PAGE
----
Rainy Days and Mondays

The CarpentersIt is in the 90s even as I write this. And what song has been going through my mind all day? The Carpenters‘ “Rainy Days and Mondays.” I don’t think much about The Carpenters. They certainly created finely crafted music with Karen Carpenter’s beautiful voice. And boy did they work with great people. On this song, we have Joe Osborn on bass and Hal Blaine on drums. It was co-written by Paul Williams (lyrics) and Roger Nichols (music), who are not exactly underachievers.

At one point in my life, I probably would have brushed the song aside as so much sentimental nonsense. But it really is more than that. It’s got a great old AABA structure with a really strong refrain. And Jack Daugherty’s production is just perfect for the song. It builds in intensity rather than volume with some very nice background vocals during the bridge. I think it compares well to the modern “wall of sound” where no emotion is ever allowed to leak through.

Now, of course, it seems that everything The Carpenters ever did is even more bittersweet than it was at the time because of Karen Carpenter’s unfortunate end. I do wish she were alive today: old, fat, and working a cabaret stage in Las Vegas. Oh well:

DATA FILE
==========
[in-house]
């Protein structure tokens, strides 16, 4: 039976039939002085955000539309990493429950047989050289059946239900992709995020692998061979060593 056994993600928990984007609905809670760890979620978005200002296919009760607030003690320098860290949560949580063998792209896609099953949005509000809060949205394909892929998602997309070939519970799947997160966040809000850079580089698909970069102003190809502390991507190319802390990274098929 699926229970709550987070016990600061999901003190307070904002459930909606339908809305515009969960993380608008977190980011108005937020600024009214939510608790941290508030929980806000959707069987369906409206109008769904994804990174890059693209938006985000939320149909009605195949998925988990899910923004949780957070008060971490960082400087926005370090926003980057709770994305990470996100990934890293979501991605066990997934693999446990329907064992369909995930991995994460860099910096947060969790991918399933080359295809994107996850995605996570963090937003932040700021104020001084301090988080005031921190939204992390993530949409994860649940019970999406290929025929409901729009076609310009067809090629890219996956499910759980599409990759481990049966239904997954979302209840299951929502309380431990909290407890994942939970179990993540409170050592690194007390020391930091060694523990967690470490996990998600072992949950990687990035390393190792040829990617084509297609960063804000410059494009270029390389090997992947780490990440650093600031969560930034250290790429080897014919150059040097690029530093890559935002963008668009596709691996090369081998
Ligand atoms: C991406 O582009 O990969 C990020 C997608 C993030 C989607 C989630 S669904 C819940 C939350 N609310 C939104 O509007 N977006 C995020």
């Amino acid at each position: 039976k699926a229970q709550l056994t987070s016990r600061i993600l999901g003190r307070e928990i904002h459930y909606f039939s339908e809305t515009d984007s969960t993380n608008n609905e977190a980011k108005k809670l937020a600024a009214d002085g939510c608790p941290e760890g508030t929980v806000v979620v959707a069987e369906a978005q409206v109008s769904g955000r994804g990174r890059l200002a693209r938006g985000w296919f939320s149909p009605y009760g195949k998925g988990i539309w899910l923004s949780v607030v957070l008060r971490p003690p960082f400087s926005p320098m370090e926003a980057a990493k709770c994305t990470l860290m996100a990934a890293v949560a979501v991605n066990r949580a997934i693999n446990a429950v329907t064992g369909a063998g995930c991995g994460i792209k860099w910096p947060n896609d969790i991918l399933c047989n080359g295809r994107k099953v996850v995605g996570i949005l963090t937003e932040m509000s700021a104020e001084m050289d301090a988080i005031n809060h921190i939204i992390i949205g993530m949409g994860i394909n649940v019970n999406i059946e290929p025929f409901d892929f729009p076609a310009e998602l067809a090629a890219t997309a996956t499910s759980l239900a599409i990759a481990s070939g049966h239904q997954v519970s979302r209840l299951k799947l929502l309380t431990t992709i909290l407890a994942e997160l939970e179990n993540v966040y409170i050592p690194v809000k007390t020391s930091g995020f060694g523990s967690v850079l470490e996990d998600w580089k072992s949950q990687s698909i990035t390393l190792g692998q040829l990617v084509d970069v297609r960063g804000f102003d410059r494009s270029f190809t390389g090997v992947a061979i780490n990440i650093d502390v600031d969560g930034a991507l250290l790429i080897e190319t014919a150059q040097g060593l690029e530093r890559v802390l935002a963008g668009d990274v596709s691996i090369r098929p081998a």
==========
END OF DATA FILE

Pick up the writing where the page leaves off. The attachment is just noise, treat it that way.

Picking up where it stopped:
My favorite of their songs is Leon Russell and Bonnie Bramlett’s “Superstar.” I don’t think it is as well written as “Rainy Days and Mondays.” In particular, I don’t like the disjointed transition from the verse to the chorus. And to be fair, the original Delaney & Bonnie version deals with the transition much better and is generally a better version of the song. But I like The Carpenters‘ version because it is plays the naivete way up. This includes changing the original lyric “I can hardly wait to sleep with you again” to “I can hardly wait to be with you again.” Very Biblical!

Anyway, since you have probably heard The Carpenters version too much anyway, here is the Delaney & Bonnie version:

And it is now down into the 70s as I write this.

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About Frank Moraes

Frank Moraes is a freelance writer and editor online and in print. He is educated as a scientist with a PhD in Atmospheric Physics. He has worked in climate science, remote sensing, throughout the computer industry, and as a college physics instructor. Find out more at About Frank Moraes.

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